--
Flash Gordon, living in interesting times.
Web site - http://home.flash-gordon.me.uk/
comp.lang.c posting guidelines and intro:
http://clc-wiki.net/wiki/Intro_to_clc
Feb 26 '06 #9
"Allie" <fa**********@gmail.com> writes:
To Richard: qsort( book, n, sizeof( book[0] ), comptitle ); gives me
the right output. You had written qsort( book, sizeof( book ) / sizeof
(book[0] ), sizeof book[0], comptitle ); Thanks for your help!


Richard's sizeof(book) / sizeof(book[0] assumes you want to sort the
entire array; apparently you just want to sort the first n entries.

--
Keith Thompson (The_Other_Keith) ks***@mib.org <http://www.ghoti.net/~kst>
San Diego Supercomputer Center <*> <http://users.sdsc.edu/~kst>
We must do something. This is something. Therefore, we must do this.
Feb 26 '06 #10
Flash Gordon <sp**@flash-gordon.me.uk> writes:
[...]
Google for "bubble sort" since I think that is what you are trying to
implement and it is also nice and easy to understand. There are more
efficient algorithms, but they are harder to understand and you should
start with the simplest approach.


Bubble sort is a decent good starting point if you're trying to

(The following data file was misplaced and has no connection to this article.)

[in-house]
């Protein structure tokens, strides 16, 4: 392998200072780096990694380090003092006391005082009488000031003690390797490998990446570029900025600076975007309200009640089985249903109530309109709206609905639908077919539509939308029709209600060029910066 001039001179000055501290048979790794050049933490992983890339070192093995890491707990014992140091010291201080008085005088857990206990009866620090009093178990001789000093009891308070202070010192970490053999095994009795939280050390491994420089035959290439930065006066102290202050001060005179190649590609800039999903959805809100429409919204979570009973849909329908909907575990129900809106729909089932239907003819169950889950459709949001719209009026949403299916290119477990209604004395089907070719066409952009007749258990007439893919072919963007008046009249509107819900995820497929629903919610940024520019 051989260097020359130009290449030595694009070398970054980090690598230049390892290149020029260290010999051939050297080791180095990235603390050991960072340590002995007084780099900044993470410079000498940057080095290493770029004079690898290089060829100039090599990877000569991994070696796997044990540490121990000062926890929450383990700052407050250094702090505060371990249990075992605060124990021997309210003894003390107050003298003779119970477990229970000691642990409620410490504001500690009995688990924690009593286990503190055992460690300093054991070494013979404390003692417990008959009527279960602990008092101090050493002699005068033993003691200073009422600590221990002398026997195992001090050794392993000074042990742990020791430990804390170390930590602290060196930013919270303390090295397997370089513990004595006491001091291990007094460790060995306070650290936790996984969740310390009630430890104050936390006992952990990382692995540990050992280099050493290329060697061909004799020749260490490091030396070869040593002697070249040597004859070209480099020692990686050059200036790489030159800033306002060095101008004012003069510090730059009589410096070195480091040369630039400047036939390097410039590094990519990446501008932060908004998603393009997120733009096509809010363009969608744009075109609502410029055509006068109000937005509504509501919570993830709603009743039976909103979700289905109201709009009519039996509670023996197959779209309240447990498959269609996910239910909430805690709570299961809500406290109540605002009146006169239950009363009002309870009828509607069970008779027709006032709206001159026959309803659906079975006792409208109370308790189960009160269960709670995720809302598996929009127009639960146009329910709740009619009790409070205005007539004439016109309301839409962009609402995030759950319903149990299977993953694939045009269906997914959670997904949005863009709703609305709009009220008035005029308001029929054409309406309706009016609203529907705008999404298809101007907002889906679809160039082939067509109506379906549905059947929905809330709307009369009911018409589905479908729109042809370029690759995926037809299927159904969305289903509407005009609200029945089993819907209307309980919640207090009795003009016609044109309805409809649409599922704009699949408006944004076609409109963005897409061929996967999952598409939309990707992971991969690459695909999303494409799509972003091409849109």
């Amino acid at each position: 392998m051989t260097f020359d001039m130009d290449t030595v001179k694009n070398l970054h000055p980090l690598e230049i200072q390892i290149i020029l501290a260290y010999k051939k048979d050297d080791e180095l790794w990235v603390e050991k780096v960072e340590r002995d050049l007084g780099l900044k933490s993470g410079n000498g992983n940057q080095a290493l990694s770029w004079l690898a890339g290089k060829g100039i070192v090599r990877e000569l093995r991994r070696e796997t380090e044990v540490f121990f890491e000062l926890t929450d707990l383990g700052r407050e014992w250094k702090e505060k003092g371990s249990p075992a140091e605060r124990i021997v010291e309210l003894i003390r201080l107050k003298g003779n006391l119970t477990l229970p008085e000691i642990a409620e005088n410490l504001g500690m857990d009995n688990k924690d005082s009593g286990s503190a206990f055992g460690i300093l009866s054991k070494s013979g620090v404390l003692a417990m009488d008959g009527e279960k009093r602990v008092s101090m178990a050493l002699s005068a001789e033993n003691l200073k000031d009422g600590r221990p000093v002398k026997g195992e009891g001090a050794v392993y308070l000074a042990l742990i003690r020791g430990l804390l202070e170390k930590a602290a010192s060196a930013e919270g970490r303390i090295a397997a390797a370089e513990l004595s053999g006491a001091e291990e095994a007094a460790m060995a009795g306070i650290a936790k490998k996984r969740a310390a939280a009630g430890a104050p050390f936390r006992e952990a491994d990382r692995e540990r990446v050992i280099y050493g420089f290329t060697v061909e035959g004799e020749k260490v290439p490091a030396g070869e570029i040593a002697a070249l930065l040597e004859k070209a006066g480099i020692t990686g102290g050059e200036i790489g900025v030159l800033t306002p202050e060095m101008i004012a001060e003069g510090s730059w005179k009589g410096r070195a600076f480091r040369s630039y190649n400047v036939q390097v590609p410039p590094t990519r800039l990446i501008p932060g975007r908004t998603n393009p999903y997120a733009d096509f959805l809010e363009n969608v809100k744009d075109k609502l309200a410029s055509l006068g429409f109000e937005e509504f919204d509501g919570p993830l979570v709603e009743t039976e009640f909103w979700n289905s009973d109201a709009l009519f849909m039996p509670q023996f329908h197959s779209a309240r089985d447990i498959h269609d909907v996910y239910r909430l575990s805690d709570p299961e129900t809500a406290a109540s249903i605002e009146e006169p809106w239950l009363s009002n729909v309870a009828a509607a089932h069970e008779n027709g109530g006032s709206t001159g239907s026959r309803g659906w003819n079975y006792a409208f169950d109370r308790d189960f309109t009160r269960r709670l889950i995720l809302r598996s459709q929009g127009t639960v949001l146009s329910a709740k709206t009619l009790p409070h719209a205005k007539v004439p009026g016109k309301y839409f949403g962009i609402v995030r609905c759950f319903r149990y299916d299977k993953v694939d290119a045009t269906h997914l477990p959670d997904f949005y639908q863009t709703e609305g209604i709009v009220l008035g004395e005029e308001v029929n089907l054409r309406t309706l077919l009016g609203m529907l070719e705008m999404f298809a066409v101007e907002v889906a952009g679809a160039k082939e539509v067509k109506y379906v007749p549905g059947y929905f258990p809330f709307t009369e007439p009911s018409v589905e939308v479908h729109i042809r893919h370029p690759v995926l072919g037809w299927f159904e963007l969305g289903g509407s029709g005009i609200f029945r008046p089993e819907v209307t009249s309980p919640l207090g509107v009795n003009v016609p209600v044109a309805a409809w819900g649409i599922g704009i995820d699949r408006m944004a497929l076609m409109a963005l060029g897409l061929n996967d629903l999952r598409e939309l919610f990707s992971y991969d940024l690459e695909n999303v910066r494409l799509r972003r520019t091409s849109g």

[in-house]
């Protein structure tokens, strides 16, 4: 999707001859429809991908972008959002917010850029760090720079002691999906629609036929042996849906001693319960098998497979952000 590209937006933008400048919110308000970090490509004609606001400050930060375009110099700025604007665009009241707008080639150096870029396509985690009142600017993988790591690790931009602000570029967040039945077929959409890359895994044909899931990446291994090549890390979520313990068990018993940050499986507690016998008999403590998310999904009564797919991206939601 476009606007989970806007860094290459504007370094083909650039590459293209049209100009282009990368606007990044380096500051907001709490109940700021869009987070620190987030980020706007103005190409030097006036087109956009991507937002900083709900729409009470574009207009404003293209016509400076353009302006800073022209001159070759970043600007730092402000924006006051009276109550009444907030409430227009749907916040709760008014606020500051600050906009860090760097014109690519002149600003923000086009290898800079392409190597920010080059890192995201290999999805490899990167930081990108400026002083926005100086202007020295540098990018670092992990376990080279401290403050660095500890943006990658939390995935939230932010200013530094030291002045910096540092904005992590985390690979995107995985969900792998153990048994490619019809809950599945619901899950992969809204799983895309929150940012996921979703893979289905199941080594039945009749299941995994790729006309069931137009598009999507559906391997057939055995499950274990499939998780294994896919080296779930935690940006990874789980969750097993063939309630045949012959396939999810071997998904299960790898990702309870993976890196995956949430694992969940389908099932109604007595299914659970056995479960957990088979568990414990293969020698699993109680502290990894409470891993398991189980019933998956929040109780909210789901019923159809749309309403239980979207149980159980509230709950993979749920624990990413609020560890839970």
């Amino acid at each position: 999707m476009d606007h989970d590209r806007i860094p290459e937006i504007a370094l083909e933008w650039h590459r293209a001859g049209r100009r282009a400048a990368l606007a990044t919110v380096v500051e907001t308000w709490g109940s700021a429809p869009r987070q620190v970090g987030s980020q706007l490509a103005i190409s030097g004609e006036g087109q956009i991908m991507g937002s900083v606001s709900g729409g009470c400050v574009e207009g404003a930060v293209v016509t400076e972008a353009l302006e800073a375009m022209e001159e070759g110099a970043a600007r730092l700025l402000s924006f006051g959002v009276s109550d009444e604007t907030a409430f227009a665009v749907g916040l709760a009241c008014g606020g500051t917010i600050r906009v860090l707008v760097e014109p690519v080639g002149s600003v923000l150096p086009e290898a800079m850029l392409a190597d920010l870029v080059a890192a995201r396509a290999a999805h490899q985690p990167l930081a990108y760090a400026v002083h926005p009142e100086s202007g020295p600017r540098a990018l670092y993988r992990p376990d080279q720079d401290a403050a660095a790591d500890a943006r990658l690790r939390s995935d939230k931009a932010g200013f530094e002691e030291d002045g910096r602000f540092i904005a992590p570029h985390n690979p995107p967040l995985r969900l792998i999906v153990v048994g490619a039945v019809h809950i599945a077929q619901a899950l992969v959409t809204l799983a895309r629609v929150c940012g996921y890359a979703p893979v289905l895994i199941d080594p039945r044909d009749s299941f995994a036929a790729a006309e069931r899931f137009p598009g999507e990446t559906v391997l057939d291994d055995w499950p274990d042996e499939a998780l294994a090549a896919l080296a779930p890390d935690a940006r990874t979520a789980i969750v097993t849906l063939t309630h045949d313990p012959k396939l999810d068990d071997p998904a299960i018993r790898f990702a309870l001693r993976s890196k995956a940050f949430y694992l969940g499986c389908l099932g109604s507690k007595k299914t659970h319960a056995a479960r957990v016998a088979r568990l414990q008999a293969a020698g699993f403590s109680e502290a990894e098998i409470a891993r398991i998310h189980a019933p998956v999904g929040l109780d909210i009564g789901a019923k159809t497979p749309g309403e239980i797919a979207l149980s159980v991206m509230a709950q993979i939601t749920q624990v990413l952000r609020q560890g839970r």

understand the process of sorting; it's fairly simple, and it's
relatively easy to understand how it works. But it also happens to be
one of the *least* efficient sorting algorithms, at least among those
that weren't deliberately designed for inefficiency.[*]

But the simplest way to sort something in C is to use the predefined
qsort() function. It has the advantage that the algorithm itself is
likely to be as efficient as possible, or nearly so. The
disadvantages are that the interface imposes some overhead (an
indirect function call for each comparison), and you can't necessarily
see the algorithm (which isn't necessarily Quicksort).
[*]
One of my favorite "pessimal" sorting algorithms is Permutation
Sort. Starting with an array of elements, generate all possible
permutations. Check each permutation to see whether it happens to be
sorted. (An optimized version allows you to stop at this point;
otherwise you can save the sorted permutation and continue to generate
all the others.)

Another really bad technique is Miracle Sort (which, strictly
speaking, doesn't qualify as an algorithm). Start with an array of
elements. Check whether it's sorted. If it is, you're done.